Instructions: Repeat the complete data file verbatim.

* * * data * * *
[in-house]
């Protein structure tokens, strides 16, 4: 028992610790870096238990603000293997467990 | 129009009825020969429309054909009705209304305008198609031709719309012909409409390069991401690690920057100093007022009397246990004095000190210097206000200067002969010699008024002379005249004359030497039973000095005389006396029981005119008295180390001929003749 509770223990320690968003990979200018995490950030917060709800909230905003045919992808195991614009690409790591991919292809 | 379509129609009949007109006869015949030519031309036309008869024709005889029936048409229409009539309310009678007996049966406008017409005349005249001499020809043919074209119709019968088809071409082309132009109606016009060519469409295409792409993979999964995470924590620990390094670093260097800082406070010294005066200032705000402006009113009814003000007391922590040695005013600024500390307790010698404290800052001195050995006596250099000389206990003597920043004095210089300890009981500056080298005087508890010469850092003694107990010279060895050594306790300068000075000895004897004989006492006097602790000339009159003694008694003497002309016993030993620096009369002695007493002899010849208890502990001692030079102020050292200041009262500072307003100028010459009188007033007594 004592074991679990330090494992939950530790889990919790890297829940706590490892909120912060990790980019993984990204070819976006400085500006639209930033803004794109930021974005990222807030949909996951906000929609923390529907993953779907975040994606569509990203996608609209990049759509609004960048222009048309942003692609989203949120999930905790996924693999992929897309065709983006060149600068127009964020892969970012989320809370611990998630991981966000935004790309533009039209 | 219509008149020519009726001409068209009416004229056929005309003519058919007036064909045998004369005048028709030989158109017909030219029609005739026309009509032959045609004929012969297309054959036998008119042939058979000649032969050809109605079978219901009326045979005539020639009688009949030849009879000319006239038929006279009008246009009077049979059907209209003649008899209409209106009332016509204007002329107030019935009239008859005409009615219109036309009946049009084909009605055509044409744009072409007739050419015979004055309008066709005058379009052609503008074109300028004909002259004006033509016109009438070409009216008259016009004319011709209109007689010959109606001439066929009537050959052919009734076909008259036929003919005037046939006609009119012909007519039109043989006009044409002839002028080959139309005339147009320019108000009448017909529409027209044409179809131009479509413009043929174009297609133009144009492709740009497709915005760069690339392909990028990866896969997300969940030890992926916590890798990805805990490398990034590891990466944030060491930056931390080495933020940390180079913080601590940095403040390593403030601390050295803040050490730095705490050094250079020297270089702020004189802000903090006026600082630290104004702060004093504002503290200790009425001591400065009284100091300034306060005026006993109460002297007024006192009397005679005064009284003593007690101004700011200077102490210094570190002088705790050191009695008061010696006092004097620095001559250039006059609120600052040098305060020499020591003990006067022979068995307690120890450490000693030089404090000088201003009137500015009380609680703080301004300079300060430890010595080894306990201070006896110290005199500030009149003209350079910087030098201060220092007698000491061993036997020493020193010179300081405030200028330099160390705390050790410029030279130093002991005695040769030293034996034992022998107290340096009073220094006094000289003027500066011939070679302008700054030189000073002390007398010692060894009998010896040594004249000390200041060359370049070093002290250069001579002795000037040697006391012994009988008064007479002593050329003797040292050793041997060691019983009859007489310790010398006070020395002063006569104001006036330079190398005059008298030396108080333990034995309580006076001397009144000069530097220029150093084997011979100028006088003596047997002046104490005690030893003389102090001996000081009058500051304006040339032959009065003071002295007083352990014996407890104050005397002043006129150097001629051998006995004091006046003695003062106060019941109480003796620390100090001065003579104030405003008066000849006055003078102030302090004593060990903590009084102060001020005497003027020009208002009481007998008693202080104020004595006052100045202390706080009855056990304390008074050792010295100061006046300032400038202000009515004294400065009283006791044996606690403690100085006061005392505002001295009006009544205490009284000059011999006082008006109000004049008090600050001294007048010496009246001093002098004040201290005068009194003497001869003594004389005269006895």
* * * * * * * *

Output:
[in-house]
């Protein structure tokens, strides 16, 4: 028992610790870096238990603000293997467990 | 129009009825020969429309054909009705209304305008198609031709719309012909409409390069991401690690920057100093007022009397246990004095000190210097206000200067002969010699008024002379005249004359030497039973000095005389006396029981005119008295180390001929003749 509770223990320690968003990979200018995490950030917060709800909230905003045919992808195991614009690409790591991919292809 | 379509129609009949007109006869015949030519031309036309008869024709005889029936048409229409009539309310009678007996049966406008017409005349005249001499020809043919074209119709019968088809071409082309132009109606016009060519469409295409792409993979999964995470924590620990390094670093260097800082406070010294005066200032705000402006009113009814003000007391922590040695005013600024500390307790010698404290800052001195050995006596250099000389206990003597920043004095210089300890009981500056080298005087508890010469850092003694107990010279060895050594306790300068000075000895004897004989006492006097602790000339009159003694008694003497002309016993030993620096009369002695007493002899010849208890502990001692030079102020050292200041009262500072307003100028010459009188007033007594 004592074991679990330090494992939950530790889990919790890297829940706590490892909120912060990790980019993984990204070819976006400085500006639209930033803004794109930021974005990222807030949909996951906000929609923390529907993953779907975040994606569509990203996608609209990049759509609004960048222009048309942003692609989203949120999930905790996924693999992929897309065709983006060149600068127009964020892969970012989320809370611990998630991981966000935004790309533009039209 | 219509008149020519009726001409068209009416004229056929005309003519058919007036064909045998004369005048028709030989158109017909030219029609005739026309009509032959045609004929012969297309054959036998008119042939058979000649032969050809109605079978219901009326045979005539020639009688009949030849009879000319006239038929006279009008246009009077049979059907209209003649008899209409209106009332016509204007002329107030019935009239008859005409009615219109036309009946049009084909009605055509044409744009072409007739050419015979004055309008066709005058379009052609503008074109300028004909002259004006033509016109009438070409009216008259016009004319011709209109007689010959109606001439066929009537050959052919009734076909008259036929003919005037046939006609009119012909007519039109043989006009044409002839002028080959139309005339147009320019108000009448017909529409027209044409179809131009479509413009043929174009297609133009144009492709740009497709915005760069690339392909990028990866896969997300969940030890992926916590890798990805805990490398990034590891990466944030060491930056931390080495933020940390180079913080601590940095403040390593403030601390050295803040050490730095705490050094250079020297270089702020004189802000903090006026600082630290104004702060004093504002503290200790009425001591400065009284100091300034306060005026006993109460002297007024006192009397005679005064009284003593007690101004700011200077102490210094570190002088705790050191009695008061010696006092004097620095001559250039006059609120600052040098305060020499020591003990006067022979068995307690120890450490000693030089404090000088201003009137500015009380609680703080301004300079300060430890010595080894306990201070006896110290005199500030009149003209350079910087030098201060220092007698000491061993036997020493020193010179300081405030200028330099160390705390050790410029030279130093002991005695040769030293034996034992022998107290340096009073220094006094000289003027500066011939070679302008700054030189000073002390007398010692060894009998010896040594004249000390200041060359370049070093002290250069001579002795000037040697006391012994009988008064007479002593050329003797040292050793041997060691019983009859007489310790010398006070020395002063006569104001006036330079190398005059008298030396108080333990034995309580006076001397009144000069530097220029150093084997011979100028006088003596047997002046104490005690030893003389102090001996000081009058500051304006040339032959009065003071002295007083352990014996407890104050005397002043006129150097001629051998006995004091006046003695003062106060019941109480003796620390100090001065003579104030405003008066000849006055003078102030302090004593060990903590009084102060001020005497003027020009208002009481007998008693202080104020004595006052100045202390706080009855056990304390008074050792010295100061006046300032400038202000009515004294400065009283006791044996606690403690100085006061005392505002001295009006009544205490009284000059011999006082008006109000004049008090600050001294007048010496009246001093002098004040201290005068009194003497001869003594004389005269006895």